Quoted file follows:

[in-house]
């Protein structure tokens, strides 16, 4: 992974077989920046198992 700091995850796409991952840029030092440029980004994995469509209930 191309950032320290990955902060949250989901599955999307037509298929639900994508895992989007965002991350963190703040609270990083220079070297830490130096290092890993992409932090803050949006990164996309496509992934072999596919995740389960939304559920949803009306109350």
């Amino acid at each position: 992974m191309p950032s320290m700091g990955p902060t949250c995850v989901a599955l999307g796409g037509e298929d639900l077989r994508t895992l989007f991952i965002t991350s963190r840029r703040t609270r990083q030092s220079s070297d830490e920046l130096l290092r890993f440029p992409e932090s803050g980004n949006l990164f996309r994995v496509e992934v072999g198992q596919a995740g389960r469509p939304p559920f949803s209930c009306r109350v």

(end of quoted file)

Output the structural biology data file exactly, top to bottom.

[in-house]
């Protein structure tokens, strides 16, 4: 992974077989920046198992 700091995850796409991952840029030092440029980004994995469509209930 191309950032320290990955902060949250989901599955999307037509298929639900994508895992989007965002991350963190703040609270990083220079070297830490130096290092890993992409932090803050949006990164996309496509992934072999596919995740389960939304559920949803009306109350």
């Amino acid at each position: 992974m191309p950032s320290m700091g990955p902060t949250c995850v989901a599955l999307g796409g037509e298929d639900l077989r994508t895992l989007f991952i965002t991350s963190r840029r703040t609270r990083q030092s220079s070297d830490e920046l130096l290092r890993f440029p992409e932090s803050g980004n949006l990164f996309r994995v496509e992934v072999g198992q596919a995740g389960r469509p939304p559920f949803s209930c009306r109350v």